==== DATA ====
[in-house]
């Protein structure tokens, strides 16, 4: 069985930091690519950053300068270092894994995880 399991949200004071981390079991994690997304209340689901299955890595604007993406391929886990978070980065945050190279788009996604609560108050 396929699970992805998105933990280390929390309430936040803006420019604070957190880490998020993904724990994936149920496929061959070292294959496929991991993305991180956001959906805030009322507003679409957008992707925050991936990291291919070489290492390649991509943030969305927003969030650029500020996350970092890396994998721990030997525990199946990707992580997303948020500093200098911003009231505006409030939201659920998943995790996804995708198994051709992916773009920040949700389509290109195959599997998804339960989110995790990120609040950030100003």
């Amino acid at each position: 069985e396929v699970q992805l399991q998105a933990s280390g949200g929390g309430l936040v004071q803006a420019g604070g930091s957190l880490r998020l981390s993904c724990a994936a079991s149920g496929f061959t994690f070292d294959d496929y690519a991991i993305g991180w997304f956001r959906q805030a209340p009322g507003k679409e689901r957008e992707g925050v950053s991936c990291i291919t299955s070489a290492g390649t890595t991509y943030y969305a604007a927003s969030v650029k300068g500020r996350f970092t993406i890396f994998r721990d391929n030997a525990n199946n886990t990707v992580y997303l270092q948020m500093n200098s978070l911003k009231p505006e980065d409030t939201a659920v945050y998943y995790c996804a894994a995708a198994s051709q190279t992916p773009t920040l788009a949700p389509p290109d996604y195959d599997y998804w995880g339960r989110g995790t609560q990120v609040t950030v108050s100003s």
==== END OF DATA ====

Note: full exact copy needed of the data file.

[in-house]
């Protein structure tokens, strides 16, 4: 069985930091690519950053300068270092894994995880 399991949200004071981390079991994690997304209340689901299955890595604007993406391929886990978070980065945050190279788009996604609560108050 396929699970992805998105933990280390929390309430936040803006420019604070957190880490998020993904724990994936149920496929061959070292294959496929991991993305991180956001959906805030009322507003679409957008992707925050991936990291291919070489290492390649991509943030969305927003969030650029500020996350970092890396994998721990030997525990199946990707992580997303948020500093200098911003009231505006409030939201659920998943995790996804995708198994051709992916773009920040949700389509290109195959599997998804339960989110995790990120609040950030100003």
């Amino acid at each position: 069985e396929v699970q992805l399991q998105a933990s280390g949200g929390g309430l936040v004071q803006a420019g604070g930091s957190l880490r998020l981390s993904c724990a994936a079991s149920g496929f061959t994690f070292d294959d496929y690519a991991i993305g991180w997304f956001r959906q805030a209340p009322g507003k679409e689901r957008e992707g925050v950053s991936c990291i291919t299955s070489a290492g390649t890595t991509y943030y969305a604007a927003s969030v650029k300068g500020r996350f970092t993406i890396f994998r721990d391929n030997a525990n199946n886990t990707v992580y997303l270092q948020m500093n200098s978070l911003k009231p505006e980065d409030t939201a659920v945050y998943y995790c996804a894994a995708a198994s051709q190279t992916p773009t920040l788009a949700p389509p290109d996604y195959d599997y998804w995880g339960r989110g995790t609560q990120v609040t950030v108050s100003s």